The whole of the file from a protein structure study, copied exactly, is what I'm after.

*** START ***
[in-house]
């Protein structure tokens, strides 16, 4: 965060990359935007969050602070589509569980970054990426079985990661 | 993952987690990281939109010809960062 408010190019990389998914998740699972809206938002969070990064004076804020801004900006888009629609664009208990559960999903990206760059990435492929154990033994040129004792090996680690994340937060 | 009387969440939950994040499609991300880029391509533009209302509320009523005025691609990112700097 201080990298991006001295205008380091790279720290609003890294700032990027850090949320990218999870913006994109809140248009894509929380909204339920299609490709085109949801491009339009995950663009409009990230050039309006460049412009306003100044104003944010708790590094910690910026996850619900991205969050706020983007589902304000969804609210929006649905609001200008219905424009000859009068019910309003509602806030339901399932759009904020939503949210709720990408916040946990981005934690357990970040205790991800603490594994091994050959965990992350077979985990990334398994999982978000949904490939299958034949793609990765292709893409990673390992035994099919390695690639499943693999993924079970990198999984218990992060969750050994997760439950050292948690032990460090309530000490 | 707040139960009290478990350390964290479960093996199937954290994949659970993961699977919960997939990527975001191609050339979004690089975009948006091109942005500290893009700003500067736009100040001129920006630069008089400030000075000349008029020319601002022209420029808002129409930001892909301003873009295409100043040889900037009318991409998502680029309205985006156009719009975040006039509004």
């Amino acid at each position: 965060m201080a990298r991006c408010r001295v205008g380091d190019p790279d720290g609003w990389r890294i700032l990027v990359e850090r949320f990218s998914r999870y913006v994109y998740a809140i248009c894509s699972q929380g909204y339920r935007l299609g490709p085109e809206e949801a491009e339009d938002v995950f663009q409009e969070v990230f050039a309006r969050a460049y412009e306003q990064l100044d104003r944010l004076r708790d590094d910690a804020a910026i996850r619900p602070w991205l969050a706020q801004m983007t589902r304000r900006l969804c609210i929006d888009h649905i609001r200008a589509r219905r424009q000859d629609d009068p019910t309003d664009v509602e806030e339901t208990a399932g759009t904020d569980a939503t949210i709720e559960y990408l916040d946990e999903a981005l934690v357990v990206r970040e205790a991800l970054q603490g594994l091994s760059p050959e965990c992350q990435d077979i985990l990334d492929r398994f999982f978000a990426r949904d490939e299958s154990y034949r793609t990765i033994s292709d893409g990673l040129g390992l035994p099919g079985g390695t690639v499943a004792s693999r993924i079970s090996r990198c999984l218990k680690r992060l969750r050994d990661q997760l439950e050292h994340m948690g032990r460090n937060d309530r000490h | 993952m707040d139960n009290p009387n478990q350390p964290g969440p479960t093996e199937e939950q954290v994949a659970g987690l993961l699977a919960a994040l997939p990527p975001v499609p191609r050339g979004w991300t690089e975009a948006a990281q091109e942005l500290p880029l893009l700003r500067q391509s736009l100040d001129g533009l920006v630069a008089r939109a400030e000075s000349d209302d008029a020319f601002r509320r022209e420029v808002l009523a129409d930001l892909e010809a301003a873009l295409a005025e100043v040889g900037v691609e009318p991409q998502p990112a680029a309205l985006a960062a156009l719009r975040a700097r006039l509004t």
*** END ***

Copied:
[in-house]
């Protein structure tokens, strides 16, 4: 965060990359935007969050602070589509569980970054990426079985990661 | 993952987690990281939109010809960062 408010190019990389998914998740699972809206938002969070990064004076804020801004900006888009629609664009208990559960999903990206760059990435492929154990033994040129004792090996680690994340937060 | 009387969440939950994040499609991300880029391509533009209302509320009523005025691609990112700097 201080990298991006001295205008380091790279720290609003890294700032990027850090949320990218999870913006994109809140248009894509929380909204339920299609490709085109949801491009339009995950663009409009990230050039309006460049412009306003100044104003944010708790590094910690910026996850619900991205969050706020983007589902304000969804609210929006649905609001200008219905424009000859009068019910309003509602806030339901399932759009904020939503949210709720990408916040946990981005934690357990970040205790991800603490594994091994050959965990992350077979985990990334398994999982978000949904490939299958034949793609990765292709893409990673390992035994099919390695690639499943693999993924079970990198999984218990992060969750050994997760439950050292948690032990460090309530000490 | 707040139960009290478990350390964290479960093996199937954290994949659970993961699977919960997939990527975001191609050339979004690089975009948006091109942005500290893009700003500067736009100040001129920006630069008089400030000075000349008029020319601002022209420029808002129409930001892909301003873009295409100043040889900037009318991409998502680029309205985006156009719009975040006039509004």
């Amino acid at each position: 965060m201080a990298r991006c408010r001295v205008g380091d190019p790279d720290g609003w990389r890294i700032l990027v990359e850090r949320f990218s998914r999870y913006v994109y998740a809140i248009c894509s699972q929380g909204y339920r935007l299609g490709p085109e809206e949801a491009e339009d938002v995950f663009q409009e969070v990230f050039a309006r969050a460049y412009e306003q990064l100044d104003r944010l004076r708790d590094d910690a804020a910026i996850r619900p602070w991205l969050a706020q801004m983007t589902r304000r900006l969804c609210i929006d888009h649905i609001r200008a589509r219905r424009q000859d629609d009068p019910t309003d664009v509602e806030e339901t208990a399932g759009t904020d569980a939503t949210i709720e559960y990408l916040d946990e999903a981005l934690v357990v990206r970040e205790a991800l970054q603490g594994l091994s760059p050959e965990c992350q990435d077979i985990l990334d492929r398994f999982f978000a990426r949904d490939e299958s154990y034949r793609t990765i033994s292709d893409g990673l040129g390992l035994p099919g079985g390695t690639v499943a004792s693999r993924i079970s090996r990198c999984l218990k680690r992060l969750r050994d990661q997760l439950e050292h994340m948690g032990r460090n937060d309530r000490h | 993952m707040d139960n009290p009387n478990q350390p964290g969440p479960t093996e199937e939950q954290v994949a659970g987690l993961l699977a919960a994040l997939p990527p975001v499609p191609r050339g979004w991300t690089e975009a948006a990281q091109e942005l500290p880029l893009l700003r500067q391509s736009l100040d001129g533009l920006v630069a008089r939109a400030e000075s000349d209302d008029a020319f601002r509320r022209e420029v808002l009523a129409d930001l892909e010809a301003a873009l295409a005025e100043v040889g900037v691609e009318p991409q998502p990112a680029a309205l985006a960062a156009l719009r975040a700097r006039l509004t």